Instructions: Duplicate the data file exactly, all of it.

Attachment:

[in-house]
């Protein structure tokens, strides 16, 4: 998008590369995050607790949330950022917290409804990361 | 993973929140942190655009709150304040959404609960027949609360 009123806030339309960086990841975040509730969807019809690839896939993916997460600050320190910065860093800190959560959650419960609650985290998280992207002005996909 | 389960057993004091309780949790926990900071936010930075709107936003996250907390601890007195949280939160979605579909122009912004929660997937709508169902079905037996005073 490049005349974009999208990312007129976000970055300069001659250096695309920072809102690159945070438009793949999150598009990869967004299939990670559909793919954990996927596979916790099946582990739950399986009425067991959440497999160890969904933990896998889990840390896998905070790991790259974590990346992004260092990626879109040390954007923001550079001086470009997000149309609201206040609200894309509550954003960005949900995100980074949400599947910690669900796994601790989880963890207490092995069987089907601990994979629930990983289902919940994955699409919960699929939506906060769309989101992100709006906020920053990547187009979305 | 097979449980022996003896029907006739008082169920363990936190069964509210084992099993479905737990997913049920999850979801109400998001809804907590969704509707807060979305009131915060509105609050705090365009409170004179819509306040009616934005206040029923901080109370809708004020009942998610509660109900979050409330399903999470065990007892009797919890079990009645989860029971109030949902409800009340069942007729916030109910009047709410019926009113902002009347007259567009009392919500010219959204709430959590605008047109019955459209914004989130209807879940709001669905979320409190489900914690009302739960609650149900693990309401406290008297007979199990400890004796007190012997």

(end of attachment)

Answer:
[in-house]
């Protein structure tokens, strides 16, 4: 998008590369995050607790949330950022917290409804990361 | 993973929140942190655009709150304040959404609960027949609360 009123806030339309960086990841975040509730969807019809690839896939993916997460600050320190910065860093800190959560959650419960609650985290998280992207002005996909 | 389960057993004091309780949790926990900071936010930075709107936003996250907390601890007195949280939160979605579909122009912004929660997937709508169902079905037996005073 490049005349974009999208990312007129976000970055300069001659250096695309920072809102690159945070438009793949999150598009990869967004299939990670559909793919954990996927596979916790099946582990739950399986009425067991959440497999160890969904933990896998889990840390896998905070790991790259974590990346992004260092990626879109040390954007923001550079001086470009997000149309609201206040609200894309509550954003960005949900995100980074949400599947910690669900796994601790989880963890207490092995069987089907601990994979629930990983289902919940994955699409919960699929939506906060769309989101992100709006906020920053990547187009979305 | 097979449980022996003896029907006739008082169920363990936190069964509210084992099993479905737990997913049920999850979801109400998001809804907590969704509707807060979305009131915060509105609050705090365009409170004179819509306040009616934005206040029923901080109370809708004020009942998610509660109900979050409330399903999470065990007892009797919890079990009645989860029971109030949902409800009340069942007729916030109910009047709410019926009113902002009347007259567009009392919500010219959204709430959590605008047109019955459209914004989130209807879940709001669905979320409190489900914690009302739960609650149900693990309401406290008297007979199990400890004796007190012997």